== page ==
Today I’ve been doing some work for a Ukrainian client, which involved me having to research per capita GDP of CIS countries, compared to UK, France, China, and India. Obviously it was interesting (hey, I love statistics… maybe too much; I can tell you how much a quintal of fresh coriander costs in India – highest, lowest, and average costs!), and it was pretty eye-opening too.
Latest statistics from the World Bank* put India’s per capita GDP at $3,627, while for the the UK, it’s $35,657. At first glance, this may not seem much of a revelation – India is a far poorer country than the UK but with a much higher population, right?
Well yes and no. Y’see, those figures are for International Dollars**, which take into account PPP (purchasing power parity)***. The direct currency conversion rate looks even more alarming… with not much difference to the UK figure but a ‘loss’ of over 50% for India.
But everything is cheaper in India, isn’t it? Actually, no. Sure, some things cost far less than they do in the UK, and even within India itself, there is a bit of cost diversity across the states (just like in the UK); however, in working out our food bills here, and then comparing them to average market prices in the UK, I am genuinely astonished to discover that there is very little difference in overall food cost.
That’s not to say there is no difference; the biggest is of course, in fresh produce, herbs, spices, and because we live right on the coast, fish and seafood (the Arabian Sea is quite literally, a five minute walk from our apartment). However, packaged goods such as rice, lentils, split peas, butter, coconut milk (mad when you consider we are inundated with coconut trees here), cooking oil, sugar, etc. are actually cheaper in the UK. And I am not even talking about Western products which are imported, and therefore incredibly expensive – we don’t even have that many here in Fort Kochi – I’m talking about foods which are grown here!
So bearing in mind the above; far less money to go around, and comparatively expensive food, it’s easy to understand why so many people in India do indeed Live Below The Line.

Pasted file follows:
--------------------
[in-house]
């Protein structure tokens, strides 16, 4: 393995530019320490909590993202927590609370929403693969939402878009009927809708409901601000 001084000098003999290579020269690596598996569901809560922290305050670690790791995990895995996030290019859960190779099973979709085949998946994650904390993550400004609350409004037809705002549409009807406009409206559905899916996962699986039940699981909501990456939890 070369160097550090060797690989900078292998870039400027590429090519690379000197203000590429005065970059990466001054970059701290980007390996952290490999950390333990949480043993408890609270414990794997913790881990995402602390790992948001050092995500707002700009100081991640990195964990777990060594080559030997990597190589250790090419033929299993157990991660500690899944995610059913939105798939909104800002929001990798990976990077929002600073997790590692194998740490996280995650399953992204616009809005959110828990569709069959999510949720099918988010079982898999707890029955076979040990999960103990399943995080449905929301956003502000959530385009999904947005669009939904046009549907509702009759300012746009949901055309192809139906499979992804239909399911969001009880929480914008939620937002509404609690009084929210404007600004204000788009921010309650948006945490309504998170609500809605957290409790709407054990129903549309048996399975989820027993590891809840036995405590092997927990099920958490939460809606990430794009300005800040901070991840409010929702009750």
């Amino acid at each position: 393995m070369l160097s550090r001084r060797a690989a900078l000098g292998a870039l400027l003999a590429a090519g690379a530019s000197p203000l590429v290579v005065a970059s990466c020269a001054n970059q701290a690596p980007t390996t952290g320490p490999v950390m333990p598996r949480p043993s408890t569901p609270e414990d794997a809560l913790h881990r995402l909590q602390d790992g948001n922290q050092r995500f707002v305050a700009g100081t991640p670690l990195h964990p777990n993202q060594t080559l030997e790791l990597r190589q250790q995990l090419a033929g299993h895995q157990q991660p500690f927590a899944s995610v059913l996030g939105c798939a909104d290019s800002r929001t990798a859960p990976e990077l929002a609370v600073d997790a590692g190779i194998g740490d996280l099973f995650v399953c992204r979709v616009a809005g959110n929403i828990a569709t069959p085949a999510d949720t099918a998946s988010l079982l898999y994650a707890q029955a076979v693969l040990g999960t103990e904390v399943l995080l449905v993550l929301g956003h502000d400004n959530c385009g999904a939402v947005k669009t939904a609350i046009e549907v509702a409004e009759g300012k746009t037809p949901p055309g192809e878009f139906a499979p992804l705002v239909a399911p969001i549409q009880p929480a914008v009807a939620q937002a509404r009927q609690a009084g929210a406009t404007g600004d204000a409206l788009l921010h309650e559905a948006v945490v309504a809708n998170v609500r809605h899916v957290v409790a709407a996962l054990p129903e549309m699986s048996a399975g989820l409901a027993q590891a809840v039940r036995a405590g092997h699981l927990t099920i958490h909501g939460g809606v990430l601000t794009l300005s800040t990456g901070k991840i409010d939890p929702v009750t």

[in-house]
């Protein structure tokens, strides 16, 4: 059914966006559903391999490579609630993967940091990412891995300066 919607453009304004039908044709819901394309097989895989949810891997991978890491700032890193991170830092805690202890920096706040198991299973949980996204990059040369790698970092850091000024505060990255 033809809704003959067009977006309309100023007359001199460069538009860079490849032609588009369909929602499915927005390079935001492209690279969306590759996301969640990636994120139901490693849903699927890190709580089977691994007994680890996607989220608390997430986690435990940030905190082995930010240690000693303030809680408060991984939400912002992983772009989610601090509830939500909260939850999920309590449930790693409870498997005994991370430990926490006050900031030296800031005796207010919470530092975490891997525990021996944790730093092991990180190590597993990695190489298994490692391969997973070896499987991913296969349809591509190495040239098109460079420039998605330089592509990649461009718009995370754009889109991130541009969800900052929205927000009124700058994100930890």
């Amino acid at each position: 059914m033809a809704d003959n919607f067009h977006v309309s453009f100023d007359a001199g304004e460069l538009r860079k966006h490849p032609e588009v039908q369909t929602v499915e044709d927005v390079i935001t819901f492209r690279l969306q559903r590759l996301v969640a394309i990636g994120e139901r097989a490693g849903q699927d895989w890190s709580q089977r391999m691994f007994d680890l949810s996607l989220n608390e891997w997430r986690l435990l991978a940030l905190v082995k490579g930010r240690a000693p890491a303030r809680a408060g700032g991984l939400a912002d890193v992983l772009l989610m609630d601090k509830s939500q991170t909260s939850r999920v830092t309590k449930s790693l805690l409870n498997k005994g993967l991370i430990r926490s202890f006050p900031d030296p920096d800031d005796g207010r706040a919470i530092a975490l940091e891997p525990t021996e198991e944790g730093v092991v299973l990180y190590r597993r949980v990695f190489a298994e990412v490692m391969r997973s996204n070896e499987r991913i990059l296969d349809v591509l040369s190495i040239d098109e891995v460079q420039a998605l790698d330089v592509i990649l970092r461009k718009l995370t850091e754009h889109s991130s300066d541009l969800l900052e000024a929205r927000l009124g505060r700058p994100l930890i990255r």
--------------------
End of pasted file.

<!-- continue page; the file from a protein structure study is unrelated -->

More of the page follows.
There is not a day goes by when my heart is not broken by the sight of people begging in the street; sometimes they are crippled, maimed, or malformed, or are the victims of frankly, awful skin diseases… but sometimes they are simply old. Too old to work. Too old to support themselves.
It’s not fair that anyone should have to exist like that – especially not when lots of us are in a position to help, and when such things could actually be prevented.
And the worst of it is that India is far from the only country in such need. I’ve seen it first-hand in Cambodia, in Laos, and in Morocco.
Yet this is just the tip of the metaphorical iceberg – an iceberg which is made of over a billion human beings in desperate need of help.
If you, and every person you know, donated just one pound, or one dollar, think how much good it could do. Think how many lives could not only be changed for the better but could actually be saved. If you were starving, needed medical attention, or needed water, wouldn’t you hope that people who could afford to help, would?
What if it was your child? Or your parents? Or your grandparents? Or your sibling? Or a friend? Or a neighbour? You would do everything you could to help, wouldn’t you? I know I would. There is no difference in helping a neighbour across the sea to helping one in the same street. Because we are all neighbours, no matter how many miles or continents separate us; we all share this beautiful planet, and we should all be looking out for each other. Together we really can do amazing things!
People need people – so few of us are able to thrive by ourselves. A pound or a dollar won’t buy much in the West but for each of those 1.4 billion people Living Below The Line, it really could mean the difference between life and death.
What will you do to help?
Thank you for reading… now please, click on the first link above, and help me raise money for UNICEF!
Other posts you may enjoy